U.S. Online Gambling Legalization Efforts Gets Boost From Police Organization
This week saw the much talked about attempt by Senators Graham and Chaffetz to federally ban online gambling with their Restoration of America’s Wire Act bill. With the backing of casino mogul Sheldon Adelson there is a feeling that the momentum to halt the expansion of online gambling in the U.S. might be getting somewhere. Whether it’s because anti online gambling campaigners like Sheldon Adelson have unlimited funds to drown the media in anti-internet gambling propaganda, it seems to harder to find positive press coverage on internet gambling in the U.S.
One such story positive angle is coming from the Fraternal Order of The Police. This organization has as its motto to improve the working conditions of law enforcement officers as well as those they serve via education, legislation, information and community involvement. It’s all about protecting officers and keeping citizens safer according to the organization.
Responding to the ongoing debate of legalizing online gambling, FOP president Chuck Canterbury voiced the same rationale that was used in the days of Prohibition. Canterbury unequivocally said he was against a ban on internet gambling. As it stands at the moment over 1 million Americans spend over $3 billion on black market gambling sites which are operated offshore. These websites have no measures that enable consumers to be protected which means online gamblers are exposed to criminals, unregulated gaming practices and worst of all no consumer protection.
Some of the main objections of Sheldon Adelson’s opposition to online gambling is that it will cause a rise in underage gambling. Canterbury was quick to point out that this is exactly why we need to adopt regulated online gambling like that which exists in New Jersey, Nevada and Delaware. All these states employ top of the line technology to eliminate the possibility of underage gambling through various age verification measures.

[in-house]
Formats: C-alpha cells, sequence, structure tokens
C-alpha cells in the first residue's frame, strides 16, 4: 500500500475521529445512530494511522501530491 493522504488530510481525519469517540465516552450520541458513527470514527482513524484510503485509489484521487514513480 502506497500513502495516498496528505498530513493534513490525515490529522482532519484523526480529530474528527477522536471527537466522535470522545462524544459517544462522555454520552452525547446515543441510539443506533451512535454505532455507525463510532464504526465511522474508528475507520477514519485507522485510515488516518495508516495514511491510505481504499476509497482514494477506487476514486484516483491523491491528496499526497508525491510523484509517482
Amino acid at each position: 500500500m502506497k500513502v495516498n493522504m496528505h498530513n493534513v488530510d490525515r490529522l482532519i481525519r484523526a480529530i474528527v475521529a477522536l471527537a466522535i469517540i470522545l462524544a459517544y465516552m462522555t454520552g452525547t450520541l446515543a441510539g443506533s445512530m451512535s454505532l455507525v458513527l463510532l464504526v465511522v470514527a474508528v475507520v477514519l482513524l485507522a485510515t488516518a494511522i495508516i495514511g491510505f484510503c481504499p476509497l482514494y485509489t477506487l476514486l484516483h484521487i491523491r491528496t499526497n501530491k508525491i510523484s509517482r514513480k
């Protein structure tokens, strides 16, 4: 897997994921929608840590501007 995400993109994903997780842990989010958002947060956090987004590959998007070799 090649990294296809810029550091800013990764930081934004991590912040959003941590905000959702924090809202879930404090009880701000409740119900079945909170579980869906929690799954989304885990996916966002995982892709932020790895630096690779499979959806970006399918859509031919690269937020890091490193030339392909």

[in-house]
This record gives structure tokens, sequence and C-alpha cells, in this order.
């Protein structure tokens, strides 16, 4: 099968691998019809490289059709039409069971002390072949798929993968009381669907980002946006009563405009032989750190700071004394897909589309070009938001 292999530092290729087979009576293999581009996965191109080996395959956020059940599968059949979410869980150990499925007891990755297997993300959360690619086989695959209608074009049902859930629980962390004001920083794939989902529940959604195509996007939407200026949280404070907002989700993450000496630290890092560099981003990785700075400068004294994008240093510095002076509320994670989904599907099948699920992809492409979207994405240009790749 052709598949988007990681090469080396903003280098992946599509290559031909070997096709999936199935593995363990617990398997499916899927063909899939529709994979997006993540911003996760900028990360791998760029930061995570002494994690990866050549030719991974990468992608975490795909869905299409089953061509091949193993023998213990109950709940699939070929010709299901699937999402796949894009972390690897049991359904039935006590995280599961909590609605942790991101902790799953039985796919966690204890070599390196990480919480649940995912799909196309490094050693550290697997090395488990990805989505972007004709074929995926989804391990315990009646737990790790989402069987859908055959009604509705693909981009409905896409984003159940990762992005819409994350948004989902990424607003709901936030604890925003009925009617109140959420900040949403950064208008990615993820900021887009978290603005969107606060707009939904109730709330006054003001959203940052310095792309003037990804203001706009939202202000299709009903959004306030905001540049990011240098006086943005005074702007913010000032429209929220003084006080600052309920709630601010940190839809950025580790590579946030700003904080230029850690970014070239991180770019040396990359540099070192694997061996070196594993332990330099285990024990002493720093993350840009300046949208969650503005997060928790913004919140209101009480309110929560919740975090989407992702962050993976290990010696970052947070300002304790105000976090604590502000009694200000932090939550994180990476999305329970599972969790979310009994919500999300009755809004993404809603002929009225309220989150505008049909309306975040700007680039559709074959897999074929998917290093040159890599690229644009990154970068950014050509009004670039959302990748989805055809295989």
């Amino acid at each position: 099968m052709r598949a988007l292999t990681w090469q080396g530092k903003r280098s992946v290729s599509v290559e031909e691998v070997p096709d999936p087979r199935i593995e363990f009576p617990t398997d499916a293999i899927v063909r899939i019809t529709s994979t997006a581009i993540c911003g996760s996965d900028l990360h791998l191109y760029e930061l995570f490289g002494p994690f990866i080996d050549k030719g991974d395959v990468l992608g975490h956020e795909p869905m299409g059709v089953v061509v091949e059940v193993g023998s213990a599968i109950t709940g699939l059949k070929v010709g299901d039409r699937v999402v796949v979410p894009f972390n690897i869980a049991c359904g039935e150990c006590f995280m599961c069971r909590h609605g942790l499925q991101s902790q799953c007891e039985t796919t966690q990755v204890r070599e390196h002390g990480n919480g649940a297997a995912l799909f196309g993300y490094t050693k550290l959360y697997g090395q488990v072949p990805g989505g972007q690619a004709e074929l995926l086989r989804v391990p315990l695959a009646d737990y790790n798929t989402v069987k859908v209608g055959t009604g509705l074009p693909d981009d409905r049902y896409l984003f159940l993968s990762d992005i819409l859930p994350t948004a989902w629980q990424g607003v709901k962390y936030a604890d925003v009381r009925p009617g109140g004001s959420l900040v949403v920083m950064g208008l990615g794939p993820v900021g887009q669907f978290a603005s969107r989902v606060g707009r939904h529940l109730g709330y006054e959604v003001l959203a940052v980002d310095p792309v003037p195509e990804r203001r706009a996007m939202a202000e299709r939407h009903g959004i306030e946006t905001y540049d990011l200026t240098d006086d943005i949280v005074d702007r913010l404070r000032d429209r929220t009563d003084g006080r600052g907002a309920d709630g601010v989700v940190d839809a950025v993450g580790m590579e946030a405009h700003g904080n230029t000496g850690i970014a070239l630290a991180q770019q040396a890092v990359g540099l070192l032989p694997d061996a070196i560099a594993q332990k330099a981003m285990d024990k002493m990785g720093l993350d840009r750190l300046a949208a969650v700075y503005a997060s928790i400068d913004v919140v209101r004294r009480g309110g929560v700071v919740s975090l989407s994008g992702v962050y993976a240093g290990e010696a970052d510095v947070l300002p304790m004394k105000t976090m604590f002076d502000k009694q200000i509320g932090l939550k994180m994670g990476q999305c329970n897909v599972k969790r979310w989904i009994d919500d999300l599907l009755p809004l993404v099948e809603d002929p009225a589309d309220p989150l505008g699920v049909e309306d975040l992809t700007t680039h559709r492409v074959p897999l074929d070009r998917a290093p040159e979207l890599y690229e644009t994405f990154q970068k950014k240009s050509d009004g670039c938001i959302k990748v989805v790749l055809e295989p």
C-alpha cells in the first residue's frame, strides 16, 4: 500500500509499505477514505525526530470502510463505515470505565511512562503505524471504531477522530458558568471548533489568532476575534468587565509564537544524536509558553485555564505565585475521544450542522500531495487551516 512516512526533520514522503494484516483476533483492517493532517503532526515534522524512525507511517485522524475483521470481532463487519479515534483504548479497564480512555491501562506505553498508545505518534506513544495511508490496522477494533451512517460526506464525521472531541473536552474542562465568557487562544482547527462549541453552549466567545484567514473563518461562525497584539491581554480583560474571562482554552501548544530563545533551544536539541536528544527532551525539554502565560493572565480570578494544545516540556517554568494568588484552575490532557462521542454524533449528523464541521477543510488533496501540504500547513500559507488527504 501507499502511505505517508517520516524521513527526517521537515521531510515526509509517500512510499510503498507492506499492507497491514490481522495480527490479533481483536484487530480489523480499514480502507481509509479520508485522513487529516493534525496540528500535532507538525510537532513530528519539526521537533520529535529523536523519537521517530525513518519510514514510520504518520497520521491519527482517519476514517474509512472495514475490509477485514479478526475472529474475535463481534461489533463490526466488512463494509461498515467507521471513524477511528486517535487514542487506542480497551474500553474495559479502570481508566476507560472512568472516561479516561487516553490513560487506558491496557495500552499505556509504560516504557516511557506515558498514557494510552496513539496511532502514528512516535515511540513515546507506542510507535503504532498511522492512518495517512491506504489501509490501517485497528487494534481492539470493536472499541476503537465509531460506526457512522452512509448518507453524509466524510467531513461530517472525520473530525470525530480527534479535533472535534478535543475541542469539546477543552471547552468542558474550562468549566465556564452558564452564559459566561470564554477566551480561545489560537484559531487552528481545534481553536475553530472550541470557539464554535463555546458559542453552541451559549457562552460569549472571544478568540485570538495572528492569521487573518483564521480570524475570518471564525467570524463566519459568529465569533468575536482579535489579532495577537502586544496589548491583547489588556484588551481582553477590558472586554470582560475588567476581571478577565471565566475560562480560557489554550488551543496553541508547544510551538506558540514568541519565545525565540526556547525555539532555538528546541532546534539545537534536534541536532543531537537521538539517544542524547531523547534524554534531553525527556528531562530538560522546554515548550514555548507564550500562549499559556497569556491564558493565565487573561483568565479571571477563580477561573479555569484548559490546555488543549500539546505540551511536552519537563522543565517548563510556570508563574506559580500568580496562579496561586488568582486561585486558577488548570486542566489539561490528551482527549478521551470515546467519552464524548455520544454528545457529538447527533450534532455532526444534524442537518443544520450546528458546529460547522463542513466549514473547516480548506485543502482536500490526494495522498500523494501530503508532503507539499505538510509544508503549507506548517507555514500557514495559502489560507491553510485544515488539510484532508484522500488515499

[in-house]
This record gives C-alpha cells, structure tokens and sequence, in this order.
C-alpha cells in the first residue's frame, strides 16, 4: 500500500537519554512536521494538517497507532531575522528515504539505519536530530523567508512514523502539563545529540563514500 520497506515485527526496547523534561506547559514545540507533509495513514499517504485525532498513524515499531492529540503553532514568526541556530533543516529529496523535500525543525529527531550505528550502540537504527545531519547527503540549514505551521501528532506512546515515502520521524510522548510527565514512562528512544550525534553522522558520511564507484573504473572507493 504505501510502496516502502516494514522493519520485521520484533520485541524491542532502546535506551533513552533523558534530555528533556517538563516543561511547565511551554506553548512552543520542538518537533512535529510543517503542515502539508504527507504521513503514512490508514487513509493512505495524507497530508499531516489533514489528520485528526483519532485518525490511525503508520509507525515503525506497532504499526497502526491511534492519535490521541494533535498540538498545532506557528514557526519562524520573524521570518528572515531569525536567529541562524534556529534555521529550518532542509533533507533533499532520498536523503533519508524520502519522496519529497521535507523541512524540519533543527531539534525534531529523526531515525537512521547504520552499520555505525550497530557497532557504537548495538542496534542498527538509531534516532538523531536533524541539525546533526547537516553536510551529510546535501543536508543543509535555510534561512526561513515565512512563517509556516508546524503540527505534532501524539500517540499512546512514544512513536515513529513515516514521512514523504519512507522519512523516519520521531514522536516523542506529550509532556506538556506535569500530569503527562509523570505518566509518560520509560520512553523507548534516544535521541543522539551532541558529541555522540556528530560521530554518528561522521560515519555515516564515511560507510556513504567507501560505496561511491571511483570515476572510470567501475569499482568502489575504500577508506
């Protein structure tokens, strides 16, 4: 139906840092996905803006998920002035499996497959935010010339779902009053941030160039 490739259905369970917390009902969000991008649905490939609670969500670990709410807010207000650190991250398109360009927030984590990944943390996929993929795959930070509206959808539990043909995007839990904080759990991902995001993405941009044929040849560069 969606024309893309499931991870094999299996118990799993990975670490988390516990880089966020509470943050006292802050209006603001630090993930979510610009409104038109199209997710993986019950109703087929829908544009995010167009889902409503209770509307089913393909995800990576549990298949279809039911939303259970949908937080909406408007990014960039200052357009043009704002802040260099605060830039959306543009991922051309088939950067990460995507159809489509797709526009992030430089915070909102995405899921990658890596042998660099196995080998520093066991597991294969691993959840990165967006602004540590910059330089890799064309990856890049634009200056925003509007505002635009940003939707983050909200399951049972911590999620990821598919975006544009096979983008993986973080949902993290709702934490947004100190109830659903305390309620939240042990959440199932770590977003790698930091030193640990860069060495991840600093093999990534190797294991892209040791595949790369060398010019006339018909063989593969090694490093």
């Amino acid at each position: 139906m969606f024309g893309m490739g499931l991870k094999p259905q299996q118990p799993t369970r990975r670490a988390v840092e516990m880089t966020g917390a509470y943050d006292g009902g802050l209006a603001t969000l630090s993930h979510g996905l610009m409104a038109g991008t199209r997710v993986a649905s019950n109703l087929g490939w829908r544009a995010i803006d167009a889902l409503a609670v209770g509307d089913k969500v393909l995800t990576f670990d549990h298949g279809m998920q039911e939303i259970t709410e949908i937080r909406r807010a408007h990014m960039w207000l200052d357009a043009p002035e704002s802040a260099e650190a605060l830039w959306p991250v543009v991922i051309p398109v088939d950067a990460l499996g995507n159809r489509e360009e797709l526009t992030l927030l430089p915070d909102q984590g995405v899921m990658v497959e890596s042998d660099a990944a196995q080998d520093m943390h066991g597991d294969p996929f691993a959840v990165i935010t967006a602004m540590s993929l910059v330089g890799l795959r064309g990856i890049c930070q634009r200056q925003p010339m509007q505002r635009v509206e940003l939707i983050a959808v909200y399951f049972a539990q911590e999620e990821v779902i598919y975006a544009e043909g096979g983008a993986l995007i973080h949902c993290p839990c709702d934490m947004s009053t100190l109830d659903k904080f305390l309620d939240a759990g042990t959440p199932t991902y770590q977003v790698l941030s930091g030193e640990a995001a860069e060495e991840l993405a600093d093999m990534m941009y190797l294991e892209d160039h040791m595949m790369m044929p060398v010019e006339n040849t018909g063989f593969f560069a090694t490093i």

There is even evidence that illegal gambling operators might have ties with terrorist organizations and of course the underworld, Canterbury believes that the best solution to the online gambling debate is to allow states to offer online gambling within their borders with authorities being able to control and regulate the industry in a way that protects consumers. Revenues from legal online gambling are vital for law enforcement agencies and the lack of gambling revenues will directly mean less cops on the beat.
Given the choice online gamblers would prefer a regulated and safe option and would largely abandon black market operators which would mean less money for criminal enterprises. Finally Canterbury said that the best way to keep both law enforcement officers and citizens safer was to drive the illegal online gambling market into the light by creating a regulated and safer industry for all. We hope that rational voices like that of Canterbury will be heard amongst the well-funded anti online gambling campaigns we are all witnessing.